How we change what others think, feel, believe and do
There are two types of study which take time into account.
A longitudinal study takes place over a period of time, repeatedly examining the same population or situation to determine how it changes over time.
A repeated measures study typically makes relatively few sets of measurement. This may give reason for a relatively complex or expensive measurement that would be more problematic if repeated more often.
Repeated measures may be analyzed with a repeated measures ANOVA.
A time series study makes many measures over time, possibly in separate surveys. Due to the overall quantity of measurement it is usually easier to keep measures simple in a time series, otherwise it can become difficult to undertake.
A trend study selects different samples over time and seeks differences to identify overall population shifts.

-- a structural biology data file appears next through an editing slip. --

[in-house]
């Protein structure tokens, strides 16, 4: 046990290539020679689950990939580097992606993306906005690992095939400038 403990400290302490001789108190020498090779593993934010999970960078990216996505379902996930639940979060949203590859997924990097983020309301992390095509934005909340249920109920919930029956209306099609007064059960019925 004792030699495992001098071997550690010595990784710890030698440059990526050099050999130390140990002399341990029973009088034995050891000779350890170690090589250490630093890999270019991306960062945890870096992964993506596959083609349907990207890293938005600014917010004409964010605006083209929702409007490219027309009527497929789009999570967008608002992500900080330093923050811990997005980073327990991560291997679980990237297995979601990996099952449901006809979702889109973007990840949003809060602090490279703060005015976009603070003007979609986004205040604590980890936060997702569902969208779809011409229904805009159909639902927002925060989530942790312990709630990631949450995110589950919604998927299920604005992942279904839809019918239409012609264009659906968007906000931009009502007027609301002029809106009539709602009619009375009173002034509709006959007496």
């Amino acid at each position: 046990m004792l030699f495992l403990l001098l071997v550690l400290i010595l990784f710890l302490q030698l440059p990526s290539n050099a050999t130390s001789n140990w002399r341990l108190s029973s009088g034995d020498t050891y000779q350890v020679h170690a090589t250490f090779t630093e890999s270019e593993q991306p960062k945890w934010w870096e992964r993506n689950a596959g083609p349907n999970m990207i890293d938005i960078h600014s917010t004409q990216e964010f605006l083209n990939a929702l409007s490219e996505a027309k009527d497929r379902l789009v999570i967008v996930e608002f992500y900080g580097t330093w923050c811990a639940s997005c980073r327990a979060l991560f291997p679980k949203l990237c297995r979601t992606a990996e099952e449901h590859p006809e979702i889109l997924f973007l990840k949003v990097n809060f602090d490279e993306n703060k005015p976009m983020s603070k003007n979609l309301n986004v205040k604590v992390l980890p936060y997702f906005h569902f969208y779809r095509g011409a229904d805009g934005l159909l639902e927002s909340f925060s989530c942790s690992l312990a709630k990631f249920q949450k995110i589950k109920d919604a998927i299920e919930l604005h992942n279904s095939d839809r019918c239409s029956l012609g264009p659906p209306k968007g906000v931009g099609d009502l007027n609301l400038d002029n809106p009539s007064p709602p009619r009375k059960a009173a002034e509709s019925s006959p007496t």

A panel study selects a single group and gets them to comment about something at different points in time, often done as a discussion.
A cohort study selects different samples from the same age group and studies their maturation over time.
An approximate longitudinal study compares people of different ages at a single point in time, for example understanding generational differences.
A cross-sectional study takes place at a single point in time, typically sampling a population. The study may be complex, time-bound or both.
If this study proves interesting, it may be done again later, extending it into a repeated-measures longitudinal study.